SOVECOMO ( консультационный блог о суверенной экономике

Market share cap limitations in a sovereign economy


Yet again, on this topic there is very little material on the net.
I only found this link where they are talking about market share cap limitations:

Besides anti-monopoly and competition laws, which limit market share from 60& to 40% in EU laws in relation to bundling or mergers, or abuse of monopoly position ,there is very little else. IN US there are very few applied laws, the only one I came across the the limitation on bank deposits, which should not be higher than 10%.

In my theory of the Sovereign Economic Model, I advocate extremely strong market share limitations, especially in the consumer markets in things like FMCG (processed foods, personal care products) set at 10%, and hypothetically and ideally, even down to 3-5%. Obviously, in many strategic sectors, state owned corporation would remain without any such limitations, as would other types of companies like cooperatives at national level.

Very low market share limitations on markets worth billions will allow easy access to many small companies, thus increase competition, choice, prices for the consumers. So instead of having a handful of companies share a big chunk of the market, there will be tens of companies.

I also believe that the very low market entry cost and the pressure of competition in a market will force the companies to rapidly diversify in related fields, both with vertical and horizontal diversification. Therefore the competition will expands to related markets, a bit like expanding foam used in DIY.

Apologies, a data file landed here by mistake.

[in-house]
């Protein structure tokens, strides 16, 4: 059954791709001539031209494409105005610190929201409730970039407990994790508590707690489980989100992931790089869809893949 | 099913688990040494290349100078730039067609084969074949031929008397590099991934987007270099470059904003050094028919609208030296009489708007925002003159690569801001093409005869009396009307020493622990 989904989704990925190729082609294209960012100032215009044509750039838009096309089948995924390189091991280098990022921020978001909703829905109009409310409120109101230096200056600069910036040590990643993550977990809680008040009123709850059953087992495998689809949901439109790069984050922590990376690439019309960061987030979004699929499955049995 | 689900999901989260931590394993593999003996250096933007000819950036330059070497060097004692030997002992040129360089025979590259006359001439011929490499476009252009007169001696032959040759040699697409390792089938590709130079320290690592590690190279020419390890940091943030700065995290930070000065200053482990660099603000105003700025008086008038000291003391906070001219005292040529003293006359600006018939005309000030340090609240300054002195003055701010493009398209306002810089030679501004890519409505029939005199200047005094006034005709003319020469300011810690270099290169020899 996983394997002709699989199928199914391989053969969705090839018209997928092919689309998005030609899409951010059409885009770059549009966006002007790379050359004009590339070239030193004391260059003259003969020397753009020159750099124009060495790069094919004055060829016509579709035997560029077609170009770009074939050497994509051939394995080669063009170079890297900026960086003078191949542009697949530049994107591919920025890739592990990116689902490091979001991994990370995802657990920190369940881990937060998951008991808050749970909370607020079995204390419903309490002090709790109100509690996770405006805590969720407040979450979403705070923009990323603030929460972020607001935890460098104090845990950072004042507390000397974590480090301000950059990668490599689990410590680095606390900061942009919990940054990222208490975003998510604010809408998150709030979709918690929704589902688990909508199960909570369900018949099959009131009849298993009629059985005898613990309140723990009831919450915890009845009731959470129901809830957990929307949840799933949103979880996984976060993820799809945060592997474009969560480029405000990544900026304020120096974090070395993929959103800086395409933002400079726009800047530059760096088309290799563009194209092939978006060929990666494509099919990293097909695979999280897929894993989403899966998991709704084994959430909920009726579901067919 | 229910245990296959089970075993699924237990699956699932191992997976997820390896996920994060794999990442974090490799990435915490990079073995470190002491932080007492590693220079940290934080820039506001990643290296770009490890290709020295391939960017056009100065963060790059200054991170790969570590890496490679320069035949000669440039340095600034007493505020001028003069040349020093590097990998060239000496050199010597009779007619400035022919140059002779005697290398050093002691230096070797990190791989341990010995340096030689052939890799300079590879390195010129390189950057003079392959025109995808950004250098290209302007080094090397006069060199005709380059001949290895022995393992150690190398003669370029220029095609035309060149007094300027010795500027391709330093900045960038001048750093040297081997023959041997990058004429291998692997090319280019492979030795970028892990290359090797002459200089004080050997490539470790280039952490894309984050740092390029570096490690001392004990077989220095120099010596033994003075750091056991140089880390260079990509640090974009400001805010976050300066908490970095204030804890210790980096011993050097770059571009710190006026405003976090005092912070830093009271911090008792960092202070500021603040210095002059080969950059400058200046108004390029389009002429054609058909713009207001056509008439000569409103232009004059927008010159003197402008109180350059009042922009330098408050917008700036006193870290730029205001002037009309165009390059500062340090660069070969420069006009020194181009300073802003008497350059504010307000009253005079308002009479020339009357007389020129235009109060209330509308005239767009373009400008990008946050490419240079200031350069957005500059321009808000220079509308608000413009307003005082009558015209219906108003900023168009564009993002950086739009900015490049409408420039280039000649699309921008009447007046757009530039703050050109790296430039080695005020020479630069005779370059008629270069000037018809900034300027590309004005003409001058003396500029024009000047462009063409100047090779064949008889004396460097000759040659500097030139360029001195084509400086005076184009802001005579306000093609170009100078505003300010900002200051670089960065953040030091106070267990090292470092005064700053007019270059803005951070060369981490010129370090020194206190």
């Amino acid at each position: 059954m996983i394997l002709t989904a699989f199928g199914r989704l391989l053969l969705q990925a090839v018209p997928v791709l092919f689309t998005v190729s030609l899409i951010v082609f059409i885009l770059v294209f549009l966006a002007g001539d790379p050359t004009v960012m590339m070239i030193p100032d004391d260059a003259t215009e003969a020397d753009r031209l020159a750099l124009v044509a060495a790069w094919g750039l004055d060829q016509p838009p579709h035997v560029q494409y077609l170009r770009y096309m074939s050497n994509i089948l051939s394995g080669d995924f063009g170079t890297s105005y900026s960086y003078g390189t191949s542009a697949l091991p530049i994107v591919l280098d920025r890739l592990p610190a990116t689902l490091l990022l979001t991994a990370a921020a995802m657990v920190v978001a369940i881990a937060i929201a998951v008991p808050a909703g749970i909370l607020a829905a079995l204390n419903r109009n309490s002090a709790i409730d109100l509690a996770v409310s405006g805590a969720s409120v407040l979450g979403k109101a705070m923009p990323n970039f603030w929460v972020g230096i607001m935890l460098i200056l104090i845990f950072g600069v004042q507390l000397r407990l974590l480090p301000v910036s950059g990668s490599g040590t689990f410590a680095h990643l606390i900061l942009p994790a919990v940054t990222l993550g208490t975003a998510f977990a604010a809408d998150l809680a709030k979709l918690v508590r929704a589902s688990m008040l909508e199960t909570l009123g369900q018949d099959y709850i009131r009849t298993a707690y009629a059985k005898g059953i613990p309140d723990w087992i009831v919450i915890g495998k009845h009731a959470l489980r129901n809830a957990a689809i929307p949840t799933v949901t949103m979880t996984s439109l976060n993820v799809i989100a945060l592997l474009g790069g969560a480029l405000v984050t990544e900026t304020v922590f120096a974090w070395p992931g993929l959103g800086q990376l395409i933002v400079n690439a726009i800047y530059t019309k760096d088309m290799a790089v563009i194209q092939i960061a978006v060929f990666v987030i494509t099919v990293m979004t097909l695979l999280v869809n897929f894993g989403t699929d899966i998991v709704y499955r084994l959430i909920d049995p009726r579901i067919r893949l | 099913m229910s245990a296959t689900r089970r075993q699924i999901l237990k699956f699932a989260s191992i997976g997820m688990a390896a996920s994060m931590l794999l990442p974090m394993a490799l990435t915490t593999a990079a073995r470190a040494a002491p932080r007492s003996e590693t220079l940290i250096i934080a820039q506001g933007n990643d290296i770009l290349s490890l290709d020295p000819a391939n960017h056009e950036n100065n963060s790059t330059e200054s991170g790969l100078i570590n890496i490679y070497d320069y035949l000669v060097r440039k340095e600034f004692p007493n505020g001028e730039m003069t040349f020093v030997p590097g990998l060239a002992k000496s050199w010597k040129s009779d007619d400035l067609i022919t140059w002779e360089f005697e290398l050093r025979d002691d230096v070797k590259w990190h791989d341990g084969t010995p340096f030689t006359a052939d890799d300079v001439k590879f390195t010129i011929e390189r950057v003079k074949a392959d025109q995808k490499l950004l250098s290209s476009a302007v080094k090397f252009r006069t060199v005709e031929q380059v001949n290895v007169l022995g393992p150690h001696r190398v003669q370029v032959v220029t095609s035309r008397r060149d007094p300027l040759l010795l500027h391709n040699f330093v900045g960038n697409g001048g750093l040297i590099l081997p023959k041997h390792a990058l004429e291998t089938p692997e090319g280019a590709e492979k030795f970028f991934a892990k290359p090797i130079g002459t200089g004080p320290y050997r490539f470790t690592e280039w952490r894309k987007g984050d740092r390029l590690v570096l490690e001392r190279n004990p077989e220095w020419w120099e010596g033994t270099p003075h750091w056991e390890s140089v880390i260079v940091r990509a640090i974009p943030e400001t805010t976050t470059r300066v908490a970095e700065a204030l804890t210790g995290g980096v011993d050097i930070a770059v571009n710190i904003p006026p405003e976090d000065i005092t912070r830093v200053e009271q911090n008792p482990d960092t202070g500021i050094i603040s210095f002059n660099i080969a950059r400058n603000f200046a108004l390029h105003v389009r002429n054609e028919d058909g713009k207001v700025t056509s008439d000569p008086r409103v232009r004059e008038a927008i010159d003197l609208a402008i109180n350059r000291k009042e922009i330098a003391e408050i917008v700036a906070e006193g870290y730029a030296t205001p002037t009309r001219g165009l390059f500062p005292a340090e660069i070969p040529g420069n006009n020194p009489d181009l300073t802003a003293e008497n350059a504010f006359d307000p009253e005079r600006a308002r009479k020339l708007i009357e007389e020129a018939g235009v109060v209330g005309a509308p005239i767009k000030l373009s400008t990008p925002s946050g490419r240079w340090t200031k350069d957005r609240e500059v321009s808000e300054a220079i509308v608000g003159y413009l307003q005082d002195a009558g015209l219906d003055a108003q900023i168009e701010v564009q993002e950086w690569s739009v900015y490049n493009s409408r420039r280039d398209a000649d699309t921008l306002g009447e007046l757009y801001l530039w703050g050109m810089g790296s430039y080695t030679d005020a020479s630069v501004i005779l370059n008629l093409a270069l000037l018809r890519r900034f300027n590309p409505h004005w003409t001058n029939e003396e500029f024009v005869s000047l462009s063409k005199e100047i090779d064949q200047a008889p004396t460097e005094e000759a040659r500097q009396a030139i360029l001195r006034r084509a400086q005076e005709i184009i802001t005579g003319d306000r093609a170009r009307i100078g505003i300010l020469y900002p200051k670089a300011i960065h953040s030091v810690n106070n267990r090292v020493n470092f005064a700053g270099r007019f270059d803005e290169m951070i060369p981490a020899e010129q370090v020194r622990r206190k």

Probably one of the difficulties for lawmakers would be to define strict markets where a limitation is applicable, divesture obligations, eventual IP licensing to competitors, fines and other procedures for non-compliance. There should be also clauses for innovators and first market movers which could have higher limits or time based exemptions.

But having such a legal framework in place, would first of all inhibit companies to push further for market share and block mergers or acquisitions for greater market share.

In sovereign, developing countries restrictions of market share could also favour local companies, as large foreign companies could not gobble up the market with using their huge financial and political resources.

FDI Foreign Direct Investments are bad for a sovereign economy

Let's imagine you have a house, which needs some improvements. Since you don't have the finances or skills to do it yourself, you ask others to chip in. Somebody will do the hydraulic pipelines of water and heating, some will put in new wooden floors, somebody else will custom design a new kitchen, somebody the landscaping of the garden.